And that's really what this is about; what is a worthwhile design pursuit? I actually agree that generating a feel of contribution is something that is impossible for rules to do, because those feelings have to come from the players. Now, certain simuli might cause those, but the thing is, peoples' perceptions are usually so skewed as to seriously mismeasure the actual contributions they provide, both in a positive and negative direction. If you don't believe me, try this fun little experiment; ask members of your household how much, in terms of a percentage. they contribute to, say, something like washing dishes, something everyone likely does. If you have a family of 3-4 people, expect to be well over 100% by the time you're done. For the record, this experiment wasn't my idea, it was some behavioral scientists, I forget who, Dan-something-or-other. I think the only thing that can be done in pursuit of such a goal is to actually more or less balance the contributions people actually make. But even if this is a worthy design goal, we have to consider the possibility that there might be other design goals just as worthy, and how to incorporate them.

 

 

XunValDorl_of_HouseKilsek wrote:

 

Bud_the_CHUD wrote:

 

Balance means you can pick and choose and don't have to run the risk of making an utterly worthless and useless character, or the risk of accidentily making a tiny god who trumps everyone else easily.

 

 

This is also purely subjective because some groups aren't worried about one class out damaging another. Worthless and useless are subjective as well. I have never ever seen a game where someone was completely useless.

 

I call this a myth.

 

There comes a point where you can be pretty useless. Like pre-errrata Force lightning in Star Wars D20 RPG useless, or Complete Warrior Swashbuckler that doesn't dual-wield useless. Though, generally in every RPG I've ever played, it's always been my experience that you kind of have to deliberately set out to make a character that useless. Otherwise, you'll probably break even.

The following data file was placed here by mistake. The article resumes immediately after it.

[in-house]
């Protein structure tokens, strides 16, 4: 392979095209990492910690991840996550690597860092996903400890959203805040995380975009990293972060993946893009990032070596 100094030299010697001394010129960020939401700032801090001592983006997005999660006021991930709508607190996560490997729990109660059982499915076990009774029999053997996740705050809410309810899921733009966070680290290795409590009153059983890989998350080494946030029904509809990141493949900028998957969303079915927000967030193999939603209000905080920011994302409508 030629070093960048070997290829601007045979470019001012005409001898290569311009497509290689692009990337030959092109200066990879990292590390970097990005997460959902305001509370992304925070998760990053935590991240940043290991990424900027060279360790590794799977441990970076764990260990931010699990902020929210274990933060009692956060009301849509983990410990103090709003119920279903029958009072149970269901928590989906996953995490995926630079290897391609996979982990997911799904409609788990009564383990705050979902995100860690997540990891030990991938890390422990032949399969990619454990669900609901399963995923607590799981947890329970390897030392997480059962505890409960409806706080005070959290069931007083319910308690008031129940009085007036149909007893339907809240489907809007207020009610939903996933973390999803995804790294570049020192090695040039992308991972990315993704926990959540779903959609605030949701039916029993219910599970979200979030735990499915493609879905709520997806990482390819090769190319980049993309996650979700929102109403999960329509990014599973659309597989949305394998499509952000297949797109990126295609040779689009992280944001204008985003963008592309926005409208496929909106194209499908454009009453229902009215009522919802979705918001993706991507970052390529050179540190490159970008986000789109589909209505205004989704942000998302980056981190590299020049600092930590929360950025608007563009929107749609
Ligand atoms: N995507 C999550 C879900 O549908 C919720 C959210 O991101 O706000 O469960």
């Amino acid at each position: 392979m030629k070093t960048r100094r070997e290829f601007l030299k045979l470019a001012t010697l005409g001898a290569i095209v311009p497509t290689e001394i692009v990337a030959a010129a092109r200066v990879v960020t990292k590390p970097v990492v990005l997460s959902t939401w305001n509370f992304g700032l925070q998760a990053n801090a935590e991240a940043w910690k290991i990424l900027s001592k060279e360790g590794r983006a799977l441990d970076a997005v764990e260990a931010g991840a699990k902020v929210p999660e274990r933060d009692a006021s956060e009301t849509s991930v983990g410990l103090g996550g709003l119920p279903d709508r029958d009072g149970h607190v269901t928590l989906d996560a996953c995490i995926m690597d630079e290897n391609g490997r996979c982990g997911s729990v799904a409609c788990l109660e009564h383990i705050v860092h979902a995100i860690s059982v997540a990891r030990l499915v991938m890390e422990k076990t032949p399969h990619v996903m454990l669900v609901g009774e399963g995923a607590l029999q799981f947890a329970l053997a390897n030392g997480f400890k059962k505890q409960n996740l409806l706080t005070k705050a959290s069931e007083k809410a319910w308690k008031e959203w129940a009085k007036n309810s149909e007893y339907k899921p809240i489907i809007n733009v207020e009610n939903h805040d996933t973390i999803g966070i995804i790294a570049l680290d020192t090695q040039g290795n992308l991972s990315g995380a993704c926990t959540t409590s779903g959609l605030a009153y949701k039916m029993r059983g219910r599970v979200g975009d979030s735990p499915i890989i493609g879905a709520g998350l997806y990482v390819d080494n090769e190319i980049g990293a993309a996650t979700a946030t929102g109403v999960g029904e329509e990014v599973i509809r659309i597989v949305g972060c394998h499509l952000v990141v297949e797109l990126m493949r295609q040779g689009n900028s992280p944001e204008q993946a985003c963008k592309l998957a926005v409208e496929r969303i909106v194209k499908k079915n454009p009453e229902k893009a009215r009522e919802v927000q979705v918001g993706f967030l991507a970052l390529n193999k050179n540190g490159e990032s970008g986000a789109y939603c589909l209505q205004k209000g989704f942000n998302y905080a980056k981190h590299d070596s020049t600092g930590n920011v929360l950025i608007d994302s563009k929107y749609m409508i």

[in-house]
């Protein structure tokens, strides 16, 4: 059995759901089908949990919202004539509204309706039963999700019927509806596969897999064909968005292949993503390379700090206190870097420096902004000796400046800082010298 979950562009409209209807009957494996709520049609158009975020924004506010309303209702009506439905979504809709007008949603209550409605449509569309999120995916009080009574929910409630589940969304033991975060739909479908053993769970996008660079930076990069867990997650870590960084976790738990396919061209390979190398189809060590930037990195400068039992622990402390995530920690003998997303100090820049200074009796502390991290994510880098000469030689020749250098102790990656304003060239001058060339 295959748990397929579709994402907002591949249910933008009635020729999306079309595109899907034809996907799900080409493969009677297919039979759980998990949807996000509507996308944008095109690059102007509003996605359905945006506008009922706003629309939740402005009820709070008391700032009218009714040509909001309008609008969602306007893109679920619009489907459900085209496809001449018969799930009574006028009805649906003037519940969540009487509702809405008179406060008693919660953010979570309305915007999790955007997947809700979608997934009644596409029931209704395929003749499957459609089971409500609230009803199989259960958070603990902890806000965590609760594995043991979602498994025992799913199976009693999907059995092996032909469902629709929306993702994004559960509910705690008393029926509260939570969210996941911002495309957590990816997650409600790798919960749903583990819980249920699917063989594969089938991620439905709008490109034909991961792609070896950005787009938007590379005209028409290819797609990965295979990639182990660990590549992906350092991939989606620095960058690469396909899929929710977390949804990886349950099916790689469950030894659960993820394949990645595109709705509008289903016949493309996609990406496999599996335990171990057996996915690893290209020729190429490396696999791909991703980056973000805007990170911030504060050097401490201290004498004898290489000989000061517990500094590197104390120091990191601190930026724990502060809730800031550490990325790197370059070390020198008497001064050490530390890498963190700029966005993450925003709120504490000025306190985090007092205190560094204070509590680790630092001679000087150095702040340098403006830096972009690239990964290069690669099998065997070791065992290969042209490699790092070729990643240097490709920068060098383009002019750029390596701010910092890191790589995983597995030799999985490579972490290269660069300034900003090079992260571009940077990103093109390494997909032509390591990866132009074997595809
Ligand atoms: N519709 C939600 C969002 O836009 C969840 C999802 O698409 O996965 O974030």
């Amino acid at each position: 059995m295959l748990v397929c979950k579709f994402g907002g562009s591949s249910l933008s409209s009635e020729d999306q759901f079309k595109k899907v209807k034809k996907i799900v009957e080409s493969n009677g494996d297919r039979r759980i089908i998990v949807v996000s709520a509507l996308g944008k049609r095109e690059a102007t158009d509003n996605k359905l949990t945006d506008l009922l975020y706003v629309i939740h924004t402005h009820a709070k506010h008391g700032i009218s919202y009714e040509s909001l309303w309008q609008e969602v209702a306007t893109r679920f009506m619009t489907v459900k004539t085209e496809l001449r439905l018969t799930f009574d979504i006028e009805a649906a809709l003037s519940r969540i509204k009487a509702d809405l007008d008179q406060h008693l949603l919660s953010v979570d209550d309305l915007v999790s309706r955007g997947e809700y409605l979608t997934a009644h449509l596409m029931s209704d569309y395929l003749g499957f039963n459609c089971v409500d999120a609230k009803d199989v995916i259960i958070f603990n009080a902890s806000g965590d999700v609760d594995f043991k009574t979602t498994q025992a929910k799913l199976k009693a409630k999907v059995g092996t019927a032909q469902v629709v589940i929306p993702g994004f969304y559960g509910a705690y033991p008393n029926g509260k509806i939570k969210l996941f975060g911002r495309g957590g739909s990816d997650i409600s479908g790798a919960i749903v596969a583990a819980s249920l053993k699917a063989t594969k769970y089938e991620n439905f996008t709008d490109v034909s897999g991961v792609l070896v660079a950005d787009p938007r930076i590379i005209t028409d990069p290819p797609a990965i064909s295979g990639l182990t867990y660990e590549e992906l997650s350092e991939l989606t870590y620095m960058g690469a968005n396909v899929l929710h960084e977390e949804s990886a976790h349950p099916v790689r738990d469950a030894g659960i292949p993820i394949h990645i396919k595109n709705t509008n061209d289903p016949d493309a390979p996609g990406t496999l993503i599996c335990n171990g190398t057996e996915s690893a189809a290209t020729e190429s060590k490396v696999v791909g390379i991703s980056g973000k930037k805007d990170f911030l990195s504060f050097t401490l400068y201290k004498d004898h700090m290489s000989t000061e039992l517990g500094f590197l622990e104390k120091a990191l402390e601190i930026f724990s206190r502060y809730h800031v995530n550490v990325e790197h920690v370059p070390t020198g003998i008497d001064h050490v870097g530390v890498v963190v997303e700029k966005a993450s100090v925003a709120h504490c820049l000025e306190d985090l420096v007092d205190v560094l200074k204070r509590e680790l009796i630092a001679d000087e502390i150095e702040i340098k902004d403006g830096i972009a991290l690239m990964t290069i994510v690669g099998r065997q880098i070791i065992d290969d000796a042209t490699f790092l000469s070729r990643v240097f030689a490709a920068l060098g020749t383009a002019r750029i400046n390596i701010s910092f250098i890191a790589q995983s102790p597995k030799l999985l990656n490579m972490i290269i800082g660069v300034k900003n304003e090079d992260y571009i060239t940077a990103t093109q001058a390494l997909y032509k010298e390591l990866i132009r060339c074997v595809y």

Oh all the money that e'er I spent,I spent it in good company And all the harm that e'er I've done, Alas, it was to none but me, And all I've done for want of wit, To memory now I can't recall, So fill to me the parting glass. Good night and joy be with you all

strider1276 wrote:
I'm just going to respond here to everything else, since everything is so intertwined...

 

(and I warn you, when I said I was going to start drinking in that other thread, I did, so....hopefully this works out!)

 

Okay, let's say...

 

...

 

...fine and the game works.

 

Oh, also, the key rule in my opinion for writing a game is: write for the awesome. Always write for the awesome.

 

I meant to start drinking tonight as well but I got too caught up in the drama. xD I think I'll start now though. Solidarity ftw! ;D

 

Ok, I think I get it now. I'm tired so I'm going to make my response as succinct as possible:

 

You are correct that interconnected rules will always affect each other in unexpected ways that will upset the predefined balance that the developers intended. Striving to make a system that is simple enough to cut down on these tangles while still being complex enough to be fun is what defines progressive development. It is the dev team's job is to keep working at this problem as they seek to inch closer and closer to the unattainable, mythological () perfection we desire.

 

The goal is to have a level White Room Balance which can be tipped by circumstance without being capsized.

 

For example, Bounded Accuracy and Advantage are new mechanics designed to address this type of rule entanglement. By confining AC and DC to a smaller scale and reducing almost to extinction any base +X value boosts in feats and items, there are less opportunities through out the game for circumstantial modifiers to render a character or ability imbalanced. Instead, Advantage/Disadvantage tips the scales in a significant but manageable way.

 

And I agree; always write for the awesome.

IMAGE(http://www.nodiatis.com/pub/8.jpg)

RKVM wrote: